YouTube has found itself front-and-center in the recent debates about free speech, the internet and how the online world is shaping our offline lives.
There’s no denying the site’s tremendous reach and influence, but that’s also why it’s faced so much criticism for the role it can play in spreading misinformation, harassment and hate speech — not to mention questions about whether it’s truly a safe environment for kids.
This week, CEO Susan Wojcicki tried to address these issues in her quarterly letter to creators, where she laid out a goal of “preserving openness through responsibility.” And Chief Product Officer Neal Mohan made a similar point in a recent interview, where he emphasized the importance of “an open platform.”
At the same time, YouTube has been trying to improve, with product fixes like labeling videos uploaded by government-funded publishers (to create more transparency around content that might serve as government propaganda), trying to limit the spread of conspiracy theory videos and disabling comments on kids videos because of predatory behavior.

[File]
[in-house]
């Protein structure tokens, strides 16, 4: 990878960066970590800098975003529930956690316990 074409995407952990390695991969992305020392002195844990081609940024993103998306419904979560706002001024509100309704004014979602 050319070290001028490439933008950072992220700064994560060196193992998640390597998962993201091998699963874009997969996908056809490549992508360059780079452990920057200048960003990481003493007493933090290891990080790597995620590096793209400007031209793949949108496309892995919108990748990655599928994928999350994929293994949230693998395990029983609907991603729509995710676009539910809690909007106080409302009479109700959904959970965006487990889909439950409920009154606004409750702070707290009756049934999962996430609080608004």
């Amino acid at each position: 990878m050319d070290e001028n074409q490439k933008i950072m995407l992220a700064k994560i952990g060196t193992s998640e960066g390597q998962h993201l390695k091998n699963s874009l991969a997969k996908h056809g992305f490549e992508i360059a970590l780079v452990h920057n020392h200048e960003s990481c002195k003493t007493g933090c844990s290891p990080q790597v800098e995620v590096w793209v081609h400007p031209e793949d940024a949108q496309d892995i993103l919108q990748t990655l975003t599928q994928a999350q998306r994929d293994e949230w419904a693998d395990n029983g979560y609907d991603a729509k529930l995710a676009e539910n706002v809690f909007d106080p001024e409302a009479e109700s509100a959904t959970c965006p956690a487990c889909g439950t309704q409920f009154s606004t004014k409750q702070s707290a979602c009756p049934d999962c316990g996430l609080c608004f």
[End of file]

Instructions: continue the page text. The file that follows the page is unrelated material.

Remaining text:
And while all this is happening, the company is also trying to find its place in the increasingly crowded landscape of subscription streaming landscape. The strategy seems to be changing, with its previously paywalled YouTube Originals content becoming free and ad-supported this fall.
So there will be plenty to talk about when Mohan joins us at Disrupt SF. He’s been at YouTube’s parent company Google for more than a decade, leading the display and video ad teams before taking on his current role in 2015, where he’s responsible for YouTube’s product and user experience across all devices.
We’ll be talking to Mohan about how YouTube has tried to face these recent challenges, how it balances openness and responsibility and how the platform will continue to evolve.
This post was originally posted at http://feedproxy.google.com/~r/Techcrunch/~3/ZRut7tRJxxY/.